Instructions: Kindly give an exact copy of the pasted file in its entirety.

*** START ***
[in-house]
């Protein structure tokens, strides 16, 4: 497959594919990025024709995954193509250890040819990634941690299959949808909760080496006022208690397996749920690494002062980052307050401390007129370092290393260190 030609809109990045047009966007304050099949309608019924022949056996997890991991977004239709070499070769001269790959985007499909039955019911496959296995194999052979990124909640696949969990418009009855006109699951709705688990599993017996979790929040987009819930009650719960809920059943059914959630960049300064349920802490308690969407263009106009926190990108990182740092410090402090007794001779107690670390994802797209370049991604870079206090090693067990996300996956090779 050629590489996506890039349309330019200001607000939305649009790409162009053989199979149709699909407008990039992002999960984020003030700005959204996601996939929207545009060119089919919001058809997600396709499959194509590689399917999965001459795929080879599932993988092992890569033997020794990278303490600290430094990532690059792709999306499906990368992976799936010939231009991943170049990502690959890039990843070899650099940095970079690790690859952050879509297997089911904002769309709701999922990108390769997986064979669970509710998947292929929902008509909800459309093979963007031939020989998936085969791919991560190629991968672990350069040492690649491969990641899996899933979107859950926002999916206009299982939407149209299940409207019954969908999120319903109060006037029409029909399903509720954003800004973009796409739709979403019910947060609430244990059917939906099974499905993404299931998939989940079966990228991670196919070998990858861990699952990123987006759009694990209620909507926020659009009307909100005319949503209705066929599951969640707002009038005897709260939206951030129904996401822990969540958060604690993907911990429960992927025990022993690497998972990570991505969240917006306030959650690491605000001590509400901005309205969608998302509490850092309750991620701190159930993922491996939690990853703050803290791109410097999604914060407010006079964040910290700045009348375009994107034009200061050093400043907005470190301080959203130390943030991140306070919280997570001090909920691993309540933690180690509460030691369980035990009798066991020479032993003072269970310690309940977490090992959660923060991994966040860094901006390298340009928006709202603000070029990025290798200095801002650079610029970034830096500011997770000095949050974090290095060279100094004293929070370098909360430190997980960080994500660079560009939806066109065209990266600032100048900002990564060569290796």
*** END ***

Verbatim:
[in-house]
């Protein structure tokens, strides 16, 4: 497959594919990025024709995954193509250890040819990634941690299959949808909760080496006022208690397996749920690494002062980052307050401390007129370092290393260190 030609809109990045047009966007304050099949309608019924022949056996997890991991977004239709070499070769001269790959985007499909039955019911496959296995194999052979990124909640696949969990418009009855006109699951709705688990599993017996979790929040987009819930009650719960809920059943059914959630960049300064349920802490308690969407263009106009926190990108990182740092410090402090007794001779107690670390994802797209370049991604870079206090090693067990996300996956090779 050629590489996506890039349309330019200001607000939305649009790409162009053989199979149709699909407008990039992002999960984020003030700005959204996601996939929207545009060119089919919001058809997600396709499959194509590689399917999965001459795929080879599932993988092992890569033997020794990278303490600290430094990532690059792709999306499906990368992976799936010939231009991943170049990502690959890039990843070899650099940095970079690790690859952050879509297997089911904002769309709701999922990108390769997986064979669970509710998947292929929902008509909800459309093979963007031939020989998936085969791919991560190629991968672990350069040492690649491969990641899996899933979107859950926002999916206009299982939407149209299940409207019954969908999120319903109060006037029409029909399903509720954003800004973009796409739709979403019910947060609430244990059917939906099974499905993404299931998939989940079966990228991670196919070998990858861990699952990123987006759009694990209620909507926020659009009307909100005319949503209705066929599951969640707002009038005897709260939206951030129904996401822990969540958060604690993907911990429960992927025990022993690497998972990570991505969240917006306030959650690491605000001590509400901005309205969608998302509490850092309750991620701190159930993922491996939690990853703050803290791109410097999604914060407010006079964040910290700045009348375009994107034009200061050093400043907005470190301080959203130390943030991140306070919280997570001090909920691993309540933690180690509460030691369980035990009798066991020479032993003072269970310690309940977490090992959660923060991994966040860094901006390298340009928006709202603000070029990025290798200095801002650079610029970034830096500011997770000095949050974090290095060279100094004293929070370098909360430190997980960080994500660079560009939806066109065209990266600032100048900002990564060569290796």